Hoopfest wouldn’t be Hoopfest without Spokane. The thump of a basketball is in the foundation of Spokane. It only made sense during Hoopfest 2019 to launch Hooptown USA, a community brand promoting healthy community through the magic of hoops at every level. In 2017, during Gonzaga Men’s Basketball’s historic run to the Final Four, one of the most Googled questions was ‘where is Gonzaga?’ In 2019, Jimmy Kimmel questioned the existence of Gonzaga, placing the spotlight on Spokane yet again. Whitworth and Eastern Washington have made national runs, local high schools have won state championships and fans spend hours entranced by the game. All over Hooptown USA you’ll find basketball at the center of the community, rain, shine or snowmaggedon.
Hoopfest is more than just a weekend of basketball at the end of June. The Spokane Hoops Association is a 501(c)3 nonprofit organization. Since 1990, over 30 community basketball courts have been built in the region and over $1.7 million has been donated to local charitable organizations, including the Special Olympics, community centers and various youth sports and learning programs.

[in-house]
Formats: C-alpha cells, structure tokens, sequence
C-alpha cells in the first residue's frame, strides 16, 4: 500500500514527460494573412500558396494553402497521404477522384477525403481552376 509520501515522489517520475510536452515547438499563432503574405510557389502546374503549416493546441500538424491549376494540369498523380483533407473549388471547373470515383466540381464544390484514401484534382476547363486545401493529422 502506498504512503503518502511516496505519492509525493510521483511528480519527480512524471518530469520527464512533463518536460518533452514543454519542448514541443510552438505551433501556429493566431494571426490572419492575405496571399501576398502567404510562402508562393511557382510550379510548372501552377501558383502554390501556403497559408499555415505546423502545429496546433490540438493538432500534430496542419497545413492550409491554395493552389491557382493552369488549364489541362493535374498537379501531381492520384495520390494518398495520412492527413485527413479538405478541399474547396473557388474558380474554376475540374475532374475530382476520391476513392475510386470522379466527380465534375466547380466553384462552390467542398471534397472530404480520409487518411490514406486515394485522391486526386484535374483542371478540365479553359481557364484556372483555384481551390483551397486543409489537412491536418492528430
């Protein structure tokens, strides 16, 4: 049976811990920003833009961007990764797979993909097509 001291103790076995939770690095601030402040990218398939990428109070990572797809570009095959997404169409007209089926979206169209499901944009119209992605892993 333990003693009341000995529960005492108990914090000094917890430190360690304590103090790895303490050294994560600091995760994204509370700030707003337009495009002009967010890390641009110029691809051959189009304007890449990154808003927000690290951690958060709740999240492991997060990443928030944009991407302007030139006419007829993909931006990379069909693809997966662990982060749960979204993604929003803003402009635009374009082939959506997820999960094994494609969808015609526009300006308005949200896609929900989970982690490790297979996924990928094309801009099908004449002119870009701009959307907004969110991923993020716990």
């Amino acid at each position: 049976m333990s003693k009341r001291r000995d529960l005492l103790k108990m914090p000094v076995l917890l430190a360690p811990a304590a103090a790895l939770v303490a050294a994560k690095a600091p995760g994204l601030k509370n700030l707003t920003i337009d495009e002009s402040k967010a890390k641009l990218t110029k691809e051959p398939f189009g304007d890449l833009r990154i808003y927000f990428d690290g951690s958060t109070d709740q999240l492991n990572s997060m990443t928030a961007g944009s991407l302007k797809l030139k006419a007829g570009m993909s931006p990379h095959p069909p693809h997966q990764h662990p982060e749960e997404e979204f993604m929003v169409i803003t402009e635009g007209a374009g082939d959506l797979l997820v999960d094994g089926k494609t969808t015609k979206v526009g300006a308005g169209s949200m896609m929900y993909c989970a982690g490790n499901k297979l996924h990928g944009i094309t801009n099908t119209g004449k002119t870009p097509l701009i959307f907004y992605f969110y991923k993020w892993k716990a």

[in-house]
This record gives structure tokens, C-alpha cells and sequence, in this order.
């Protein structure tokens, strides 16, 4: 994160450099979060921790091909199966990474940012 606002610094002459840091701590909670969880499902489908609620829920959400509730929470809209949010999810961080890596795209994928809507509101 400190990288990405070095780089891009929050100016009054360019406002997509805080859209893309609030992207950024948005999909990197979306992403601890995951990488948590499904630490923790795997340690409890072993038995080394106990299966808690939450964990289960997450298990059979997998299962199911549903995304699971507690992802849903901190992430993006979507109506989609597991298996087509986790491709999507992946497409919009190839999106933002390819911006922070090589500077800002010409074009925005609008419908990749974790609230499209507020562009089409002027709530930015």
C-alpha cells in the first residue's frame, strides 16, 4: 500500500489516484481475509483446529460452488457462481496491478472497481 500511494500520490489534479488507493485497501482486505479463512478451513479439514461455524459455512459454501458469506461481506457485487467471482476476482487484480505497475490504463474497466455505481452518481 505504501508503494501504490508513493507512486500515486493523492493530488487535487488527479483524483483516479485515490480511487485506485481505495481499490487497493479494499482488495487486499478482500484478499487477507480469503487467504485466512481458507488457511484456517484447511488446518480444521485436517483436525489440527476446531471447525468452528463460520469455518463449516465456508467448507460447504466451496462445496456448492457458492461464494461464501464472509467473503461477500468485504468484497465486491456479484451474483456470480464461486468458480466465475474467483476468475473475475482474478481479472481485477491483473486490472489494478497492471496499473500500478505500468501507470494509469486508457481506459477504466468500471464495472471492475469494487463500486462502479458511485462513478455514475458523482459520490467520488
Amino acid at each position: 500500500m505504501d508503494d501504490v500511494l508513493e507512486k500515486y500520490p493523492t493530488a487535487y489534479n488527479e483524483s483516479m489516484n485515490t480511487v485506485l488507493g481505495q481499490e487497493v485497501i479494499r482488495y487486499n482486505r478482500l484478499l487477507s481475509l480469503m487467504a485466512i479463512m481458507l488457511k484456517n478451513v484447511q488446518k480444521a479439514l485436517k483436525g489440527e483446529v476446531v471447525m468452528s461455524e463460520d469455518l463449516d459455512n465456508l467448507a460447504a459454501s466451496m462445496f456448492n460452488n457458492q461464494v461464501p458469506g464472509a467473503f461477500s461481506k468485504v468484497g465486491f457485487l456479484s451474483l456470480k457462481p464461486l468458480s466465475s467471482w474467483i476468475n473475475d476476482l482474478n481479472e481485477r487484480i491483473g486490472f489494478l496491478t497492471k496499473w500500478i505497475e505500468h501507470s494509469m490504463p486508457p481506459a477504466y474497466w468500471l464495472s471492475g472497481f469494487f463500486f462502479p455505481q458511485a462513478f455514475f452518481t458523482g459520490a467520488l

Spokane Hoops also hosts the Ignite Basketball League, a free outreach program designed as a constructive and safe alternative for middle school students to strengthen character and self-esteem through the game of basketball. Spokane AAU basketball tournaments are organized throughout the region for boys and girls from 3rd – 8th grade in two divisions continuing to make basketball available for all skill levels and abilities. This year, Spokane Hoops took on the Fitz Tournament for elite high school athletes, honoring Coach Dan Fitzgerald and his contribution to Spokane and the basketball community. To maintain Fitz’s approach to basketball in the community, Spokane Hoops hosts the Fitz Clinic for 8th grade athletes wanting to improve and develop their skills in the game of basketball with the use of drills and a low player-to-coach ratio for individual coaching opportunities. Through each of these programs, Spokane Hoops is able to create the best basketball experiences year-round!
For some, Hoopfest is a holiday. Some have blocked off the last weekend of June on their calendar for the last 31 years and will continue to do so for the next 31 and beyond. Along with a healthy dose of competition come traditions like none other: the eye-catching poster, the player t-shirts, the elite brackets, the official Hoopfest basketball, cheesy and clever team names and surprise visits from rising professional athletes. These are just a few things you can expect to find each and every year at Hoopfest. It may just be the individual traditions the players have started that keep them coming back. From spaghetti dinners and barbeques, to annual reunions between old friends or simply spending a weekend with the basketball community, Hoopfest is a tradition engrained in Spokane and in the lives of every Hoopfest alum.